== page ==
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Frequency, Causes, and Outcome of Home Ventilator Failure

Saumini Srinivasan; Sharon M. Doty; Tanya R. White; Victor H. Segura; Mary T. Jansen; Sally L. Davidson Ward; Thomas G. Keens
Author and Funding Information

Affiliations: From the Division of Pediatric Pulmonology, Childrens Hospital Los Angeles, University of Southern California School of Medicine, Los Angeles, CA,  From the Greater Los Angeles Branch, NMC Homecare, Pasadena, CA.

Thomas G. Keens, MD, Division of Pediatric Pulmonology, Childrens Hospital Los Angeles, 4650 Sunset Blvd, MS No. 83, Los Angeles, CA 90027; e-mail: keens@chla.usc.edu


1998 by the American College of Chest Physicians


Chest. 1998;114(5):1363-1367. doi:10.1378/chest.114.5.1363
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Abstract

Study objectives: The safety of home ventilators has been questioned. We collected data to study the following: frequency of home ventilator failure, apparent causes for the failure or malfunc ¬ tion, and adverse consequences following the failure.

Study design: Information on all requests to correct home ventilator failures reported to a home respiratory equipment vendor was collected prospectively between November 1991, and November 1992.

Patients: There were 150 ventilator-assisted patients aged 2 to 77 years; 44 were ≤ 18 years. They received 841,234 h of home mechanical ventilation (average, 15.4 h/d per ventilator-assisted patient).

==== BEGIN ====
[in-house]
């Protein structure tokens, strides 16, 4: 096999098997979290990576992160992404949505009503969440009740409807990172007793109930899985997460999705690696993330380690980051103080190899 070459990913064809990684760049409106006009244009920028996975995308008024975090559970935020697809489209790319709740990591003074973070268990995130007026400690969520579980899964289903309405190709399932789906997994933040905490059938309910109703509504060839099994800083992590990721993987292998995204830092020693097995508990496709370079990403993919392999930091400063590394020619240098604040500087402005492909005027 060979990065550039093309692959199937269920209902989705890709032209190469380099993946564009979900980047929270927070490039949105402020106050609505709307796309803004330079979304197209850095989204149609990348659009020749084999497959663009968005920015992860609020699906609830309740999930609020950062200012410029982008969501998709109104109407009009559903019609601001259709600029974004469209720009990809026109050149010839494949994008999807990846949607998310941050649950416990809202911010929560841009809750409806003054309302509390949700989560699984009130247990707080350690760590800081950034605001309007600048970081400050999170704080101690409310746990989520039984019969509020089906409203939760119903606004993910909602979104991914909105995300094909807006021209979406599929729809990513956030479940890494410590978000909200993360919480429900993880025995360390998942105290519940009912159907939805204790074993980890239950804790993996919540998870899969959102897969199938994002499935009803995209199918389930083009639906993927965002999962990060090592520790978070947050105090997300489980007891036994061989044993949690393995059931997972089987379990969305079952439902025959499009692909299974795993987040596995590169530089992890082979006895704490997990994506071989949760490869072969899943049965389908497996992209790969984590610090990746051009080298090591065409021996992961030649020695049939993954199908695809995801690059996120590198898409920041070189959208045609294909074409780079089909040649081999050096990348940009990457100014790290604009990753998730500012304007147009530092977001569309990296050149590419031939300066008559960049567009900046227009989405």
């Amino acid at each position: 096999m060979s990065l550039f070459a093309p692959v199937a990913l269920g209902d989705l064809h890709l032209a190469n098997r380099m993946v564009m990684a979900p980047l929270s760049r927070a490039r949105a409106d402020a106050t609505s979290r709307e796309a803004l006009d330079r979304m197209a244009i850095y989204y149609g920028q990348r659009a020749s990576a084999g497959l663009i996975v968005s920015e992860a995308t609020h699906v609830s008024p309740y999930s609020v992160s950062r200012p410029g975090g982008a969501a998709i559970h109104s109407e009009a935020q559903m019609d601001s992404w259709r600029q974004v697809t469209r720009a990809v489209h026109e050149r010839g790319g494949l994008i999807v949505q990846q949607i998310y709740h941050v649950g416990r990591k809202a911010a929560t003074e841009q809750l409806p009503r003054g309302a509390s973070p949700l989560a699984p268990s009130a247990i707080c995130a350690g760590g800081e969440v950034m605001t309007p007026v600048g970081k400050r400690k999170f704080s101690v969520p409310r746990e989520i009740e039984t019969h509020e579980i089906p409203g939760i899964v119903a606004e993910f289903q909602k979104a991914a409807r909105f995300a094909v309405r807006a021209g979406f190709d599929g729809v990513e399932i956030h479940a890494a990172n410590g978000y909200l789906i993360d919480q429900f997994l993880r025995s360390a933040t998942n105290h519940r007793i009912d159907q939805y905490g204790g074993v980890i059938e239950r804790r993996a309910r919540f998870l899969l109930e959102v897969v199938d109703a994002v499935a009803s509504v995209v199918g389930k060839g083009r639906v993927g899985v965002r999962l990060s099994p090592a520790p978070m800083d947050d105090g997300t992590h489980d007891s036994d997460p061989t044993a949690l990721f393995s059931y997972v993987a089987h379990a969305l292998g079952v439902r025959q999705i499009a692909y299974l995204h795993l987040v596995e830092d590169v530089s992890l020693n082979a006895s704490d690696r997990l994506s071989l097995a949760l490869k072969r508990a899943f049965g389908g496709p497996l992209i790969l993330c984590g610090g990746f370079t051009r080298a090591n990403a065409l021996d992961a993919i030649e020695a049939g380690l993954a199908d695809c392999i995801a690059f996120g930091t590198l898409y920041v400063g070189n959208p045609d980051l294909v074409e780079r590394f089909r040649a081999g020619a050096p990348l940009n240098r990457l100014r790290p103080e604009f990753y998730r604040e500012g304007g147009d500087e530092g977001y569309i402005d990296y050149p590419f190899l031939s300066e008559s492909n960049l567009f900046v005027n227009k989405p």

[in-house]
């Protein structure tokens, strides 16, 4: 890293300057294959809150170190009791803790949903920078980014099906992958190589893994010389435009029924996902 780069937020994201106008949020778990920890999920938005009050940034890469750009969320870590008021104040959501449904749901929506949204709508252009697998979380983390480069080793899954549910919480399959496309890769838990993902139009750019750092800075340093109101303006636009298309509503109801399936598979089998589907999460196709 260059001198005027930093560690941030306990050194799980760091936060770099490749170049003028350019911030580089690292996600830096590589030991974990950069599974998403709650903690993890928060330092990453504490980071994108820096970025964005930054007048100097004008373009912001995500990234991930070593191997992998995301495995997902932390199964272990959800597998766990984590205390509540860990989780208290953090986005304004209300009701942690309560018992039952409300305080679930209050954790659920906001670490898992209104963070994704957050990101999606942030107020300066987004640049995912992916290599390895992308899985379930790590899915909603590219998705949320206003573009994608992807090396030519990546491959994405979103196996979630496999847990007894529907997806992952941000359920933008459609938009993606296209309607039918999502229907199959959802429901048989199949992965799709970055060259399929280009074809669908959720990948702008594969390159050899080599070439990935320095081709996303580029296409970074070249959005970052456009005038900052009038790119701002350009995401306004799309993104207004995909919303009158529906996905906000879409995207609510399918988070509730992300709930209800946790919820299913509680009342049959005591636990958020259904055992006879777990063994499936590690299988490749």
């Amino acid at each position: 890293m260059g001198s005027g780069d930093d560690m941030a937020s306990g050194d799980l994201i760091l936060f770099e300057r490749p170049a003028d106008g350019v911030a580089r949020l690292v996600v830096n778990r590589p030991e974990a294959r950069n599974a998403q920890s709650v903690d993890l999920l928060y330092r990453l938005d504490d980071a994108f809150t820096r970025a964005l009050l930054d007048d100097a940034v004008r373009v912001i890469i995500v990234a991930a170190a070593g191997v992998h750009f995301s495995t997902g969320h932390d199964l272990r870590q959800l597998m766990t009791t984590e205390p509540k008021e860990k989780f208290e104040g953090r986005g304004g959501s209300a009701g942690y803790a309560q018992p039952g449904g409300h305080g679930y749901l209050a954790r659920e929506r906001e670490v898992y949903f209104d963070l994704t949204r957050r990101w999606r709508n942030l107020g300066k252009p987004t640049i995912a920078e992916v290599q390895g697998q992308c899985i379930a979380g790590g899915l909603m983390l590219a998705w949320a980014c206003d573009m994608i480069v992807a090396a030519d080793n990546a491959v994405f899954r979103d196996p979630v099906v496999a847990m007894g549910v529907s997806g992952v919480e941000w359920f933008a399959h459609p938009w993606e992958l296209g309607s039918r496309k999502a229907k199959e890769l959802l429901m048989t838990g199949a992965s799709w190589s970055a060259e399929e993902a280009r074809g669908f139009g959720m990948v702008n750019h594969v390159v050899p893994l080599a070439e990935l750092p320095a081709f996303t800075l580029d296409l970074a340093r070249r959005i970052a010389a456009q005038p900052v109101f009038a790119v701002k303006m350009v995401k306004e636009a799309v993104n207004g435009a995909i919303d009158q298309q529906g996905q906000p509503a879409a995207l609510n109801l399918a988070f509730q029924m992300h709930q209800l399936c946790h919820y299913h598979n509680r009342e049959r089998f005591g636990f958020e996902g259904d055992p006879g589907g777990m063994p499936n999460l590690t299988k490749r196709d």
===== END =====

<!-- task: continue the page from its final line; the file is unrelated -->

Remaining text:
Results: There were 189 reports of home ventilator failure. Defective equipment or mechanical failure was found in only 39% (73 reports), equivalent to one home ventilator failure for every 1.25 years of continuous use. Other causes of ventilator failure included the following: improper care, damage, or tampering with the ventilator by caregivers (13%), functional equipment improperly used by caregivers (30%), and equipment functional but the patient's condition changed, mimicking ventilator failure (3%). No problem could be identified in 16%. The following actions were required: ventilator replacement (44%), repair of a defective part (6%), replacement of a functioning ventilator for psychological comfort (14%), ventilator adjustments made (21%), caregiver reeducation (7%), caregiver anxiety or distress reduced (3%), and no action required (4%). Hospitalization was required only in two cases (1%). No adverse outcomes, deaths, or serious injuries were associated with home ventilator failure.

Conclusions: We conclude that in 150 patients requiring home mechanical ventilation, ventilator failure occurred relatively infrequently, and there were no adverse outcomes as a result of equipment failure at home. We speculate that equipment failure is not a frequent or serious problem for ventilator-assisted patients treated at home.


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